Here/There/Everywhere: Quantum Models for Decolonizing Canadian State Onto-Epistemology
In settler-colonial Canada, the state does not receive Indigenous testimony as credible evidence. While the state often accepts Indigenous testimony in formal hearings, the state fundamentally rejects Indigenous evidence as a description of the world as it is, as an onto-epistemology. In other words, the Indigenous worldview formation, while it functions as a knowledge system that knows and predicts life, is not admitted to regulatory discussions about effects of resource extraction projects on life. Particularly in such resource-extraction review hearings, partly for obvious reasons of ecological ethics, there is no space for Indigenous relational-ontology. I theorize that beyond racism, white supremacy, and greed, settler-colonial onto-epistemological structures are structured to systematically eliminate the potential for relational-ontologies. This exclusion is complementary to resource-extractivist and legal positivist procedures and is biased against Indigenous knowledge and knowledge-sharing procedures; it is a crisis of state integrity and is philosophically unsound. In my analysis of Canadian National Energy Board documents, I ferret out some of these structures that de facto discredit Indigenous onto-epistemologies; I propose this fundamental problem of the Canadian settler-colonial state must be recognized and changed if the calls of Canada’s Truth and Reconciliation commission are to be met.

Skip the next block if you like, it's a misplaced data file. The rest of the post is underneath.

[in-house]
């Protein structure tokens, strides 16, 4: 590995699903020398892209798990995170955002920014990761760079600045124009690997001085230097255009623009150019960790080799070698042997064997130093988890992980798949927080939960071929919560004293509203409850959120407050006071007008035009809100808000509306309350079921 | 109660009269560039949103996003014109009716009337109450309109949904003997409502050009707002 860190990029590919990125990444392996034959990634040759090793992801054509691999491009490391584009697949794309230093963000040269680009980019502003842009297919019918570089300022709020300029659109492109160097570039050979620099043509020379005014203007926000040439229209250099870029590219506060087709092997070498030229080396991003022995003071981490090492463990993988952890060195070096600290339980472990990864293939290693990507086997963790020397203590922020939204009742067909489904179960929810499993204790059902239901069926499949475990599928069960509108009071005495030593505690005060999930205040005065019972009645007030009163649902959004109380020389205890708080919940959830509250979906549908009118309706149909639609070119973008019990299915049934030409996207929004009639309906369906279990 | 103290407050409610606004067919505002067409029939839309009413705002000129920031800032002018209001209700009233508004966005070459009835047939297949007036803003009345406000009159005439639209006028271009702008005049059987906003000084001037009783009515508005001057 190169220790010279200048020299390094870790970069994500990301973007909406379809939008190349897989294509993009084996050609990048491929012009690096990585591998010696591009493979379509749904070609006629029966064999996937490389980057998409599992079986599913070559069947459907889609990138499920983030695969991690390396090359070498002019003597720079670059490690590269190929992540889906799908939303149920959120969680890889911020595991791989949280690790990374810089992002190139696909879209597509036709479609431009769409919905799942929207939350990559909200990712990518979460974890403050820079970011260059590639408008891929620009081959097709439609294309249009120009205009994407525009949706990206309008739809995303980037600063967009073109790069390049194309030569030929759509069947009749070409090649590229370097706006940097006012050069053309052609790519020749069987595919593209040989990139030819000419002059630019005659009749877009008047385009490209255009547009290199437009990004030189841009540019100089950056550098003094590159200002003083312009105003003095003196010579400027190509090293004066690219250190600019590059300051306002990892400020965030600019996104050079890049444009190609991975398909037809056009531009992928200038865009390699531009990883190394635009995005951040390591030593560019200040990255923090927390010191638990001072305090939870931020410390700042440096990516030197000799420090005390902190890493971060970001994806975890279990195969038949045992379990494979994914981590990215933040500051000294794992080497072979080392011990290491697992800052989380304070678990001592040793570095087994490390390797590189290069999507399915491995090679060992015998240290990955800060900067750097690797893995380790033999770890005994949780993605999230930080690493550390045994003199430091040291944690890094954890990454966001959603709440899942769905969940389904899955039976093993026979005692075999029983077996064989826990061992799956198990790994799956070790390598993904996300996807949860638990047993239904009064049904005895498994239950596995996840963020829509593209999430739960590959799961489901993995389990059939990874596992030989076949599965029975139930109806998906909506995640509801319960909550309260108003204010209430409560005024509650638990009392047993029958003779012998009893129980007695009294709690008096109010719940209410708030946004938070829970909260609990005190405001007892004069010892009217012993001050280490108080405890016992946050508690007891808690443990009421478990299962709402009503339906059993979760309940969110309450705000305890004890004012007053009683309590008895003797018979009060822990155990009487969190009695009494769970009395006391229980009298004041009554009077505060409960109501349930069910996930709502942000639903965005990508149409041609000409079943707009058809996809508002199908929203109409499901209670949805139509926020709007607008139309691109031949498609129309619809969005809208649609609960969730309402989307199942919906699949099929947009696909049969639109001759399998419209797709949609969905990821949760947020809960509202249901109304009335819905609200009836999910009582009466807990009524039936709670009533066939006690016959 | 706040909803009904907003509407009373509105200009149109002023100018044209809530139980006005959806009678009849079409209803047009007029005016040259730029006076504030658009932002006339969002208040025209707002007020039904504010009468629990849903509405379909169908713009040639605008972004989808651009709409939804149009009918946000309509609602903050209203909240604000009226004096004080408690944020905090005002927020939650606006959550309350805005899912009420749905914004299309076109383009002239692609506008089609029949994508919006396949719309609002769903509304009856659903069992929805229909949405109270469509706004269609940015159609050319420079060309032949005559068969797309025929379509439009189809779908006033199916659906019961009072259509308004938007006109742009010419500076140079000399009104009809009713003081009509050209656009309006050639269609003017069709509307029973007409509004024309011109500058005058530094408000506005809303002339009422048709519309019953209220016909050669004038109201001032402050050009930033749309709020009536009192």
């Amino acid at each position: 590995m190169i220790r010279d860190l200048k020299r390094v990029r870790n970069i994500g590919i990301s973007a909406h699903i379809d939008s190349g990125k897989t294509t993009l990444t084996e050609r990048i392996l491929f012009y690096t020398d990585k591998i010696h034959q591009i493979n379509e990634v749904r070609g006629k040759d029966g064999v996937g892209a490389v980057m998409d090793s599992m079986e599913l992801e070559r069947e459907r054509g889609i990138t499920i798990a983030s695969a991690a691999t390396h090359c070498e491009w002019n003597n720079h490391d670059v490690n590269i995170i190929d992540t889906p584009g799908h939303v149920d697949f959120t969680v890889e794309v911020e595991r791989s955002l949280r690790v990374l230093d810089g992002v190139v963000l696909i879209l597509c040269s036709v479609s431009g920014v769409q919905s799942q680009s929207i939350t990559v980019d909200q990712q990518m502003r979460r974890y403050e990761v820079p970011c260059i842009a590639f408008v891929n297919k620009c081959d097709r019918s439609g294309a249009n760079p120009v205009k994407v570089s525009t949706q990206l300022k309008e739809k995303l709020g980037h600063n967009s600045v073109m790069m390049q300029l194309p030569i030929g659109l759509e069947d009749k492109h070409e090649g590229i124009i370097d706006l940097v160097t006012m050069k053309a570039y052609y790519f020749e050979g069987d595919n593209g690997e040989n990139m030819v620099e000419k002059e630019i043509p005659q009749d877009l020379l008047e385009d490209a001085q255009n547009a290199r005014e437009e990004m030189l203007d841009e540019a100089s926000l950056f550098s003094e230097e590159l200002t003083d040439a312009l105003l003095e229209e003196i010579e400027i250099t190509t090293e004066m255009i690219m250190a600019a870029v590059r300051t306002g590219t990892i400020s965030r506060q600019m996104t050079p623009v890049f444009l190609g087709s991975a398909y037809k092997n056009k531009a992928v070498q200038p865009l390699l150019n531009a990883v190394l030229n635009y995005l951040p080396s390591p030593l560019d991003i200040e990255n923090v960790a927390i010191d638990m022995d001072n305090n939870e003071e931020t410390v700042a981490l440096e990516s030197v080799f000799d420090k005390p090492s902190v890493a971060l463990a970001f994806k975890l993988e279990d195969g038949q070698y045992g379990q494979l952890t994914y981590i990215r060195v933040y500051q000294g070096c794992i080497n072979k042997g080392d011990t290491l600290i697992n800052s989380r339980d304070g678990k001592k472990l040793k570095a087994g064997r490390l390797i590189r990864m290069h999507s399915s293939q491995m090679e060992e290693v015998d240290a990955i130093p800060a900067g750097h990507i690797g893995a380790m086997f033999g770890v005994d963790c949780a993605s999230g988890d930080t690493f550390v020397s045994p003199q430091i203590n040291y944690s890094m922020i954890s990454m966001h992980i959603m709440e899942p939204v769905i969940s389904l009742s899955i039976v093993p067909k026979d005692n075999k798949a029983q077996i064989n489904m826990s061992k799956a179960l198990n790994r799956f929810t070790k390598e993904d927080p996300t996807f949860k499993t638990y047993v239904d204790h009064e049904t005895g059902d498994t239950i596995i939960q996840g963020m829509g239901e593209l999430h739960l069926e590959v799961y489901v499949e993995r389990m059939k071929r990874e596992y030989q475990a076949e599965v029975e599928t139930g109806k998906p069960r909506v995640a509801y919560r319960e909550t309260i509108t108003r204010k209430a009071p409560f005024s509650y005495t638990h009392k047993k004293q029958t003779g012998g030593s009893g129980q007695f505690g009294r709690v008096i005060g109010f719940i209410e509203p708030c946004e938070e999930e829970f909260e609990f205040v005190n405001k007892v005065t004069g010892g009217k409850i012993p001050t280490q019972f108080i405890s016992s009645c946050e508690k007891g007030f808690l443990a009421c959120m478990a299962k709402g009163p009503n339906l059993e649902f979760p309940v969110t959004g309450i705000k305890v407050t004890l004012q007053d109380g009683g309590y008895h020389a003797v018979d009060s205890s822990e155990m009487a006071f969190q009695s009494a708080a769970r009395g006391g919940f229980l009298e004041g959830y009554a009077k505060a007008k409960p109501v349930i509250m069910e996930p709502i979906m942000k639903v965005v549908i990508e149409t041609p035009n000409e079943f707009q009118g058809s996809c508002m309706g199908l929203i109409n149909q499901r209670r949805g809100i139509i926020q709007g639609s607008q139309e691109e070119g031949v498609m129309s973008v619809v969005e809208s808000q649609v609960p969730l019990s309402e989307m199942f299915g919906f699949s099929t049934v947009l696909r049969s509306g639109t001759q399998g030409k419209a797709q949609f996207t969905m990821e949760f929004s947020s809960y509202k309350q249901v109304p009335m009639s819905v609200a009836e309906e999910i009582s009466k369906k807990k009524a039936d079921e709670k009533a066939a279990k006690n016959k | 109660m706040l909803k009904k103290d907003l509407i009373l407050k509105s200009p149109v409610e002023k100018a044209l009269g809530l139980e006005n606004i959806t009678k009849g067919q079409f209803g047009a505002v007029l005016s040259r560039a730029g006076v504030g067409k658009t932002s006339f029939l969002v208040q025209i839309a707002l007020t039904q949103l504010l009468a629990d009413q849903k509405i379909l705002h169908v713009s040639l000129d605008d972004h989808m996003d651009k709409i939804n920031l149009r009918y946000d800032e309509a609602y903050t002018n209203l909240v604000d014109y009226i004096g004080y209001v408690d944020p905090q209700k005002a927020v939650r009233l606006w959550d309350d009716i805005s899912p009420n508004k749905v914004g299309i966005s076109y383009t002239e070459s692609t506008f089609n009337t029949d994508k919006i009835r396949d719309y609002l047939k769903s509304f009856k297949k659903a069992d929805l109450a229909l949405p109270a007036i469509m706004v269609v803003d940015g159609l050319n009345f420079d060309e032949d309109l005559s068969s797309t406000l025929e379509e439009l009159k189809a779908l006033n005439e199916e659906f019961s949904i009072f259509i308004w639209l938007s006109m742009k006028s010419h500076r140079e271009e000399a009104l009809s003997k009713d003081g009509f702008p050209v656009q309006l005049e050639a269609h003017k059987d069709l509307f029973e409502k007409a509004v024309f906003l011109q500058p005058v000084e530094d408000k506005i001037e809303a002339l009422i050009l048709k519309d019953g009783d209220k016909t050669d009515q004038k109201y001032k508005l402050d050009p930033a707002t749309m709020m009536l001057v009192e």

KeywordsIndigenous Epistemology Quantum Ontology Secwepemc Aboriginal
- Aerts, D., Apostel, L., De Moor, B., Hellemans, S., Maex, E., Van Belle, H., et al. (1994). World views: From fragmentation to integration. Brussels: VUB Press.Google Scholar
- Board, N. E. (2018). National energy board. https://www.neb-one.gc.ca/index-eng.html. Accessed 15 Oct 2019.
- Bowman, N. (2018). “The elders said if we stop fishing we will die, we will no longer exist”: Hannah arendt’s black holes, canadian corporate mining impunity, and indigenous narrative resistance. Alternate Routes: A Journal of Critical Social Research, 29.Google Scholar
- Coulthard, G. (2014). Red skin, white masks: Rejecting the colonial politics of recognition. University of Minnesota Press.Google Scholar
- Fisheries—okanagan nation alliance. (2017). http://www.Syilx.org/fisheries/. 25 Mar 2018.
- Gordon, T., & Webber, J. R. (2016). Blood of extraction: Canadian imperialism in Latin America. Nova Scotia: Fernwood Publishing.Google Scholar
- Jacob, M. C., Stewart, L., & Jacob, M. C. (2009). Practical matter Newtons science P. Cambridge: Harvard University Press.Google Scholar
- Manuel, A., & Derrickson, G. C. R. M. (2015). Unsettling Canada: A national wake-up call. Between the Lines.Google Scholar
- Schaffer, K., & Lemos, G. B. (2018). Obliterating Thingess: A introduction to the ‘what’ and ‘so what’ of quantum physics.Google Scholar
- Tsing, A. L. (2015). The mushroom at the end of the world: On the possibility of life in capitalist ruins. Princeton University Press.Google Scholar
- Younging, G. (2018). Elements of indigenous style: A guide for writing by and about indigenous peoples. Edmonton: Brush Education.Google Scholar